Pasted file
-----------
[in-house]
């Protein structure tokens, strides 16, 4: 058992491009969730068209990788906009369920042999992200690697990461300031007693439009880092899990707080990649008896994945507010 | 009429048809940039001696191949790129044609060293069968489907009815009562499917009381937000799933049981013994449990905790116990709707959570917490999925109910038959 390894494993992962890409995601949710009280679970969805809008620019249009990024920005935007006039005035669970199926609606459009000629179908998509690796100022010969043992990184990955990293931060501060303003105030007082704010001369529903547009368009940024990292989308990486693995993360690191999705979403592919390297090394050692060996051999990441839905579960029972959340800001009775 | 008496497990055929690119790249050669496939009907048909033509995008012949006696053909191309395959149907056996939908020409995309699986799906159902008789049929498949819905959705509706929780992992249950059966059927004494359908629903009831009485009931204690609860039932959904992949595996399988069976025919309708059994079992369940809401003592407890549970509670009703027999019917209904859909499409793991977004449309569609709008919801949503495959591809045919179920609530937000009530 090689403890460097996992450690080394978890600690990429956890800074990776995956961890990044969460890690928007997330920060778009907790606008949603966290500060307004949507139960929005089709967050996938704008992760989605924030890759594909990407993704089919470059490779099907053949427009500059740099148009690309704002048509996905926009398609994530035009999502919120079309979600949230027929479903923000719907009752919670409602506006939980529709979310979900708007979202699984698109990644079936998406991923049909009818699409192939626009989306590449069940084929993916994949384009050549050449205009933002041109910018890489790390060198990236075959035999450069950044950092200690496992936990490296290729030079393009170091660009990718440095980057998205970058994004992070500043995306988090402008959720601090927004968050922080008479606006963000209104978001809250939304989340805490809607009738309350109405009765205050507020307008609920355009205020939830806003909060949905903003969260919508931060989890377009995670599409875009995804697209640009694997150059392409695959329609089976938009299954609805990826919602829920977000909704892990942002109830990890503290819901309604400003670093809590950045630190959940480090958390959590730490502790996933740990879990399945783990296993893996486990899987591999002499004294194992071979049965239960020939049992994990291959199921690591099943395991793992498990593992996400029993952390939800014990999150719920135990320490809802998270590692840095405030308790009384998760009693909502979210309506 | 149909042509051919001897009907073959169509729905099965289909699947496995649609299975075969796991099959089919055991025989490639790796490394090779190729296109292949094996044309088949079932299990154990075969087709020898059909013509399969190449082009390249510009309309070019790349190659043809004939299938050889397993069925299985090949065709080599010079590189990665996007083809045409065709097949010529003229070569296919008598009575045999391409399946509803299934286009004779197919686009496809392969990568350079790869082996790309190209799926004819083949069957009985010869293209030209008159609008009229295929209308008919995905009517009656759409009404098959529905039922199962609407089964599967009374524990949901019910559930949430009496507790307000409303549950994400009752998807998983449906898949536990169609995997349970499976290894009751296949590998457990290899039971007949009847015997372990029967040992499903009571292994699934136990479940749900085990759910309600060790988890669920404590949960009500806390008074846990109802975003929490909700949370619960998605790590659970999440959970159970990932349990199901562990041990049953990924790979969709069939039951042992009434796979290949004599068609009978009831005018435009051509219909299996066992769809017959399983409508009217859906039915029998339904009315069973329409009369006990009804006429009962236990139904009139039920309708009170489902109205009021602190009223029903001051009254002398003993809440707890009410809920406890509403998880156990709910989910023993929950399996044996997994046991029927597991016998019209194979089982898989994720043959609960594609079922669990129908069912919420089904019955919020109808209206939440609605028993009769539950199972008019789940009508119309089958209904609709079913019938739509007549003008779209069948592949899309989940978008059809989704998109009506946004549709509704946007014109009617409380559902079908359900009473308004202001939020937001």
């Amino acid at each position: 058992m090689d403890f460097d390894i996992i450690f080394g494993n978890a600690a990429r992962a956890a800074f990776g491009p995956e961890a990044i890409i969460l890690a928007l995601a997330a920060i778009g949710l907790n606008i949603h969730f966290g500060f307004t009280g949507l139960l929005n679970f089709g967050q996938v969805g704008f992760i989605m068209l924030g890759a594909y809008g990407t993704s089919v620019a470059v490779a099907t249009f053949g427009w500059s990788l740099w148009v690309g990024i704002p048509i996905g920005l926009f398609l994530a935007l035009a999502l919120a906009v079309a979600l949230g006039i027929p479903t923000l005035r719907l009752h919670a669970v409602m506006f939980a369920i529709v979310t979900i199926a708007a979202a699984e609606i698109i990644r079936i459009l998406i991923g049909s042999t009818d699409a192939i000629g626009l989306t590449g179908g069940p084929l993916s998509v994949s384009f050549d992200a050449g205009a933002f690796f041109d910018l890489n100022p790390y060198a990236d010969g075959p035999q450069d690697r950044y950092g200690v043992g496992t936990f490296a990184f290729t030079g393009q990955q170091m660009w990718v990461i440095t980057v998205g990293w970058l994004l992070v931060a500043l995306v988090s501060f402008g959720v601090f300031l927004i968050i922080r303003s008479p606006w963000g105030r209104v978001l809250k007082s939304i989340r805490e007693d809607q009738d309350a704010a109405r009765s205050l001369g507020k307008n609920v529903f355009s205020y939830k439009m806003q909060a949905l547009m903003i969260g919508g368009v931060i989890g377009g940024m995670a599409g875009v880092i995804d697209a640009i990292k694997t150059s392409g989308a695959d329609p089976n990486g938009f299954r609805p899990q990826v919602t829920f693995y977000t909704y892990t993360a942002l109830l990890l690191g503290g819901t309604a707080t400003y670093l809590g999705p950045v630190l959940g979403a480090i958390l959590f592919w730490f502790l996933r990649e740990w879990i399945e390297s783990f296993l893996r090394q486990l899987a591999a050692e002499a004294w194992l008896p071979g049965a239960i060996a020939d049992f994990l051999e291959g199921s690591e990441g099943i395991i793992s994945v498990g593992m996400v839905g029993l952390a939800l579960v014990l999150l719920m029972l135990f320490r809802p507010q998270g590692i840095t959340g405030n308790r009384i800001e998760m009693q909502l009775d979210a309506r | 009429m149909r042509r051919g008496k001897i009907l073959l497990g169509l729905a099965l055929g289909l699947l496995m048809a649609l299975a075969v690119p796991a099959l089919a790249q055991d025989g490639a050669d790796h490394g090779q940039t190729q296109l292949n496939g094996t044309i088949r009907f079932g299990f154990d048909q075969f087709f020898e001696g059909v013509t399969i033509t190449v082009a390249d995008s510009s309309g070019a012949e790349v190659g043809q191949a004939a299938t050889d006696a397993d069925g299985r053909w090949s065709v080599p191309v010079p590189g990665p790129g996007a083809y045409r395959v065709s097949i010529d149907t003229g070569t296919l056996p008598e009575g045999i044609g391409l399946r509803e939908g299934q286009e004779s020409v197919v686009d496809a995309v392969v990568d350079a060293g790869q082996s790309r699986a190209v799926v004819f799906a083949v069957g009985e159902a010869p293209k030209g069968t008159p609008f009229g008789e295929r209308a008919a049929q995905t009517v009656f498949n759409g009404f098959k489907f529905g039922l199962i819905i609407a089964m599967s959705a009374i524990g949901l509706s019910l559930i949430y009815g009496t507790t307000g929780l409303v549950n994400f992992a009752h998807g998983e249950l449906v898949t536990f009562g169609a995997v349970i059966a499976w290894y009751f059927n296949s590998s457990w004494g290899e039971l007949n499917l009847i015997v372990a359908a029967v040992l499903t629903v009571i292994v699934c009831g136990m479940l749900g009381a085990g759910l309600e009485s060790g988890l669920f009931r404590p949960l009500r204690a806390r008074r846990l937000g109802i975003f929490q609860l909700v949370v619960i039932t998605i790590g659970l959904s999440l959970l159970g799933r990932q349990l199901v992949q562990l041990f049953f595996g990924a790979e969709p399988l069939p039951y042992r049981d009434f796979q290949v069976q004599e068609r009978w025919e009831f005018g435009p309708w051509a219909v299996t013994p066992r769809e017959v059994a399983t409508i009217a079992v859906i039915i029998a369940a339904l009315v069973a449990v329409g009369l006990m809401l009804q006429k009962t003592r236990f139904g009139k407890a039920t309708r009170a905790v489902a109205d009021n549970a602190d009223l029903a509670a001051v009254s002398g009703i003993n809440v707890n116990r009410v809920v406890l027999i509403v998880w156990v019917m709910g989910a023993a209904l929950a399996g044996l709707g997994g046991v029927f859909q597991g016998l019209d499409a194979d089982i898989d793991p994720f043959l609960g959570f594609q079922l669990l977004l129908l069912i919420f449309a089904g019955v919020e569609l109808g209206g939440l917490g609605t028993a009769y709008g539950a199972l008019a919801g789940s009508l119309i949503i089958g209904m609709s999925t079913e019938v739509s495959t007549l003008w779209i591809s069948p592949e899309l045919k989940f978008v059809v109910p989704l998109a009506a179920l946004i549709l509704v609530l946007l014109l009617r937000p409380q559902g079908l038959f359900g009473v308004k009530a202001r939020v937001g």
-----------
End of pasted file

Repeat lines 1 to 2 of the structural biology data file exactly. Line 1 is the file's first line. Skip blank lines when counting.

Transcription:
[in-house]
């Protein structure tokens, strides 16, 4: 058992491009969730068209990788906009369920042999992200690697990461300031007693439009880092899990707080990649008896994945507010 | 009429048809940039001696191949790129044609060293069968489907009815009562499917009381937000799933049981013994449990905790116990709707959570917490999925109910038959 390894494993992962890409995601949710009280679970969805809008620019249009990024920005935007006039005035669970199926609606459009000629179908998509690796100022010969043992990184990955990293931060501060303003105030007082704010001369529903547009368009940024990292989308990486693995993360690191999705979403592919390297090394050692060996051999990441839905579960029972959340800001009775 | 008496497990055929690119790249050669496939009907048909033509995008012949006696053909191309395959149907056996939908020409995309699986799906159902008789049929498949819905959705509706929780992992249950059966059927004494359908629903009831009485009931204690609860039932959904992949595996399988069976025919309708059994079992369940809401003592407890549970509670009703027999019917209904859909499409793991977004449309569609709008919801949503495959591809045919179920609530937000009530 090689403890460097996992450690080394978890600690990429956890800074990776995956961890990044969460890690928007997330920060778009907790606008949603966290500060307004949507139960929005089709967050996938704008992760989605924030890759594909990407993704089919470059490779099907053949427009500059740099148009690309704002048509996905926009398609994530035009999502919120079309979600949230027929479903923000719907009752919670409602506006939980529709979310979900708007979202699984698109990644079936998406991923049909009818699409192939626009989306590449069940084929993916994949384009050549050449205009933002041109910018890489790390060198990236075959035999450069950044950092200690496992936990490296290729030079393009170091660009990718440095980057998205970058994004992070500043995306988090402008959720601090927004968050922080008479606006963000209104978001809250939304989340805490809607009738309350109405009765205050507020307008609920355009205020939830806003909060949905903003969260919508931060989890377009995670599409875009995804697209640009694997150059392409695959329609089976938009299954609805990826919602829920977000909704892990942002109830990890503290819901309604400003670093809590950045630190959940480090958390959590730490502790996933740990879990399945783990296993893996486990899987591999002499004294194992071979049965239960020939049992994990291959199921690591099943395991793992498990593992996400029993952390939800014990999150719920135990320490809802998270590692840095405030308790009384998760009693909502979210309506 | 149909042509051919001897009907073959169509729905099965289909699947496995649609299975075969796991099959089919055991025989490639790796490394090779190729296109292949094996044309088949079932299990154990075969087709020898059909013509399969190449082009390249510009309309070019790349190659043809004939299938050889397993069925299985090949065709080599010079590189990665996007083809045409065709097949010529003229070569296919008598009575045999391409399946509803299934286009004779197919686009496809392969990568350079790869082996790309190209799926004819083949069957009985010869293209030209008159609008009229295929209308008919995905009517009656759409009404098959529905039922199962609407089964599967009374524990949901019910559930949430009496507790307000409303549950994400009752998807998983449906898949536990169609995997349970499976290894009751296949590998457990290899039971007949009847015997372990029967040992499903009571292994699934136990479940749900085990759910309600060790988890669920404590949960009500806390008074846990109802975003929490909700949370619960998605790590659970999440959970159970990932349990199901562990041990049953990924790979969709069939039951042992009434796979290949004599068609009978009831005018435009051509219909299996066992769809017959399983409508009217859906039915029998339904009315069973329409009369006990009804006429009962236990139904009139039920309708009170489902109205009021602190009223029903001051009254002398003993809440707890009410809920406890509403998880156990709910989910023993929950399996044996997994046991029927597991016998019209194979089982898989994720043959609960594609079922669990129908069912919420089904019955919020109808209206939440609605028993009769539950199972008019789940009508119309089958209904609709079913019938739509007549003008779209069948592949899309989940978008059809989704998109009506946004549709509704946007014109009617409380559902079908359900009473308004202001939020937001």